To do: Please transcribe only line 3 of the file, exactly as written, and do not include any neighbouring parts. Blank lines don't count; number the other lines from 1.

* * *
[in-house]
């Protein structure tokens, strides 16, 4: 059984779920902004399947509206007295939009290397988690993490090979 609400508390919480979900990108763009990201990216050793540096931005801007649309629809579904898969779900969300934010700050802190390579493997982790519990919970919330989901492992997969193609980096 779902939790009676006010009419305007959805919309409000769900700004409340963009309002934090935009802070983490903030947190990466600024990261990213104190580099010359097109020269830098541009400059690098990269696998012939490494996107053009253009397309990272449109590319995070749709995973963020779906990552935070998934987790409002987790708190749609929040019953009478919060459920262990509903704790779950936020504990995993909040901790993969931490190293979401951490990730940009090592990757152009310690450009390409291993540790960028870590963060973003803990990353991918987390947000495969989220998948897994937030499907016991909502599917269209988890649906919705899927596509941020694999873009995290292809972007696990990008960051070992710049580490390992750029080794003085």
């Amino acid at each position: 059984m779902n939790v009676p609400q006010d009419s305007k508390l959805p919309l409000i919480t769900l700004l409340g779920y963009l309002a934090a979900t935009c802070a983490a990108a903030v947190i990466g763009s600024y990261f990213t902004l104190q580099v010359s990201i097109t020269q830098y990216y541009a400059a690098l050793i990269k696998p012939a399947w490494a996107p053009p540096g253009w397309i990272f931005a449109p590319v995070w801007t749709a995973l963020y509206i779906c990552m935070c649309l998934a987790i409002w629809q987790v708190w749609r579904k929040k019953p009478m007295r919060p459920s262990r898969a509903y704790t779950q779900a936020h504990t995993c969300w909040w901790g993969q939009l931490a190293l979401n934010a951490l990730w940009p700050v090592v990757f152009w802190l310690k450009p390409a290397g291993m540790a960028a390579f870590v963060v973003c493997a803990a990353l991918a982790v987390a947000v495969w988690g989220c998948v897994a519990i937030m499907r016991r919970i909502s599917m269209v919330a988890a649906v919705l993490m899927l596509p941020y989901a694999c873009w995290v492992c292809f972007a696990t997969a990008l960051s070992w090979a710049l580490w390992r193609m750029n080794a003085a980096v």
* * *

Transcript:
């Amino acid at each position: 059984m779902n939790v009676p609400q006010d009419s305007k508390l959805p919309l409000i919480t769900l700004l409340g779920y963009l309002a934090a979900t935009c802070a983490a990108a903030v947190i990466g763009s600024y990261f990213t902004l104190q580099v010359s990201i097109t020269q830098y990216y541009a400059a690098l050793i990269k696998p012939a399947w490494a996107p053009p540096g253009w397309i990272f931005a449109p590319v995070w801007t749709a995973l963020y509206i779906c990552m935070c649309l998934a987790i409002w629809q987790v708190w749609r579904k929040k019953p009478m007295r919060p459920s262990r898969a509903y704790t779950q779900a936020h504990t995993c969300w909040w901790g993969q939009l931490a190293l979401n934010a951490l990730w940009p700050v090592v990757f152009w802190l310690k450009p390409a290397g291993m540790a960028a390579f870590v963060v973003c493997a803990a990353l991918a982790v987390a947000v495969w988690g989220c998948v897994a519990i937030m499907r016991r919970i909502s599917m269209v919330a988890a649906v919705l993490m899927l596509p941020y989901a694999c873009w995290v492992c292809f972007a696990t997969a990008l960051s070992w090979a710049l580490w390992r193609m750029n080794a003085a980096v």